Now when I last did an animation test in Maya, the character didn’t have much life to him. At least part of the reason for that is because I let the computer do a lot of the work. This time I am changing things up a bit. Instead of using splines as I put in keyframes, I am doing steps and adding in the inbetweens later on. What you will see below is the blocking for the animation. It is a rather simple concept. The guy is trying to climb onto this large vehicle that has no clear way up. This version is the straight forward version where he just climbs straight up. LaterĀ  I will go back and do another where he has more trouble.

Please take a look at it and give me some feedback if you can. Right now I am a little more focused on timing as I will be adjusting some of the key poses some more.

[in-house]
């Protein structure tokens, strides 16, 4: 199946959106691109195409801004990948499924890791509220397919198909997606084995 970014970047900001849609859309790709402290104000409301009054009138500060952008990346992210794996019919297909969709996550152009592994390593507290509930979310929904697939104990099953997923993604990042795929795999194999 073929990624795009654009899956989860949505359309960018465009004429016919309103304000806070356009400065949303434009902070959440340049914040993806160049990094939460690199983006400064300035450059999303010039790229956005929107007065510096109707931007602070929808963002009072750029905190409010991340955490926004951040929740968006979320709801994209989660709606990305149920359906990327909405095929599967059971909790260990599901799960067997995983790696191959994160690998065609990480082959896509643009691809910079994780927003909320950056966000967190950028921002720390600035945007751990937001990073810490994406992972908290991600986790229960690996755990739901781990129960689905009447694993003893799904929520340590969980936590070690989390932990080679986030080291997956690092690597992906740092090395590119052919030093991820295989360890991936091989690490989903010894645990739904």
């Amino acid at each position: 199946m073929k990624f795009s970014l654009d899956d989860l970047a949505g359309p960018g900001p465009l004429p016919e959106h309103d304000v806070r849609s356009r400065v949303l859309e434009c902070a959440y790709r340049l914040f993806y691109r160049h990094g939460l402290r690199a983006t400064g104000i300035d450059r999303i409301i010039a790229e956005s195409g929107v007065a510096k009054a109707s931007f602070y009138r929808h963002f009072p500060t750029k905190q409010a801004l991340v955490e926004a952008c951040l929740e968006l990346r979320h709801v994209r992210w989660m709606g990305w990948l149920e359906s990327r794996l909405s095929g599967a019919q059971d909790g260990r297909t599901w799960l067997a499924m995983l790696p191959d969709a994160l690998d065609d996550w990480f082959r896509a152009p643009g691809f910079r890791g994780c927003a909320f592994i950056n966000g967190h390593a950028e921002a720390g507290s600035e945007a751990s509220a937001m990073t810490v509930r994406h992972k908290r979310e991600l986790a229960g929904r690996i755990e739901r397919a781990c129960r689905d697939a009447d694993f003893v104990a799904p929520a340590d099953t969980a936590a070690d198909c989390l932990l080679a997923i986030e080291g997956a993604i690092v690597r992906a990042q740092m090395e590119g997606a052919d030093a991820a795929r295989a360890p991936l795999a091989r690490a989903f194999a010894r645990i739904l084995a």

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My Past Work

by on Jan.04, 2012, under Animation, Modeling, School

I thought it might be best to go over what I have done up to this point. Apologies in advances since this is going to be a bit lengthy. Back when I was in high school, I was apart of the video production program and ended as the main editor for the weekly news show. Because most of the work for me came in later in the week, I had a lot of free time and I used that time to teach myself After Effects. I was just doing basic visual effects and motion graphic type work as I figured it was just something to fill the void since I wanted to go into film editorial at the time. (continue reading…)